Two soldiers were shot dead by dissident republicans on Saturday
A group of MPs is to review the private civilian security service which guards Army bases in Northern Ireland following the murders of two soldiers.
Commons Counter Terrorism Sub-Committee chairman Patrick Mercer said they would examine if the NI Security Guard Service was an appropriate deterrent.
He said security at bases in Great Britain seemed to be more stringent.
The Security Guard Service was formed after the end of the Army's involvement in operations in Northern Ireland.
"It's very easy to be wise after the event, but I do have to ask why in Scotland, Wales and England if you go to a military barracks there you'll find as a minimum a fully warranted armed MoD policeman and probably an armed soldier, sailor or airman with an automatic rifle standing alongside," he told BBC Radio Ulster.
"I don't understand why there was a difference in the alert levels in Northern Ireland."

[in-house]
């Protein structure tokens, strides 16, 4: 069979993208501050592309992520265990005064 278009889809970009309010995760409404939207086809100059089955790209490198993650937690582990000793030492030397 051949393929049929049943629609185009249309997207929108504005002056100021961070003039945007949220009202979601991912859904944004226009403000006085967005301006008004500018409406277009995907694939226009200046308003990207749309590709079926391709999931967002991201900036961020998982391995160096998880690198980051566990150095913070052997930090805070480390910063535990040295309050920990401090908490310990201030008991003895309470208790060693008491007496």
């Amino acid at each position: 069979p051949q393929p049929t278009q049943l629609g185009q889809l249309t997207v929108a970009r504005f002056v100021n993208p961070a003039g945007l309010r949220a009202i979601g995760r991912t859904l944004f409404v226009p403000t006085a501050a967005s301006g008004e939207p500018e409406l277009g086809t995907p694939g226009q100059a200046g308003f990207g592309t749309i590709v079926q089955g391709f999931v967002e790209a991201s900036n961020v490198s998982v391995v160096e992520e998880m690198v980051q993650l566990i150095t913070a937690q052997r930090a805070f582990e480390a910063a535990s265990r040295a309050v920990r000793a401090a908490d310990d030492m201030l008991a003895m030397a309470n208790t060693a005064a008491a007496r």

The Conservative MP added: "I understand the delicate and critical nature of the political situation in Northern Ireland and the raising of the security profile can have a disproportionate effect upon the political process - the fact remains that lives are at risk."
Mr Mercer said witnesses were being contacted and he hoped the review would take place next month.
"I don't want to pre-judge what we find but I shall be extremely testing on the witnesses, as I'm sure will my colleagues," he said.
Sappers Mark Quinsey, 23, from Birmingham and Patrick Azimkar, 21, from London, were shot dead at Massereene Army base, Antrim, on Saturday evening. Two pizza delivery men were injured.
The Real IRA dissident republican group said it had carried out the attack.
On Monday, the Army's most senior soldier in Northern Ireland, Brigadier George Norton, praised the guards, saying it would have been inappropriate for them to fire into "a closely packed group including my five soldiers".
"Both the guard service and the soldiers did everything that they could possibly do to save the lives of those who had been shot, including obviously the pizza delivery individuals, and I'm delighted by the way they responded but in no way surprised," he said.
On Monday, police constable Stephen Paul Carroll, 48, was shot dead in Craigavon by the Continuity IRA.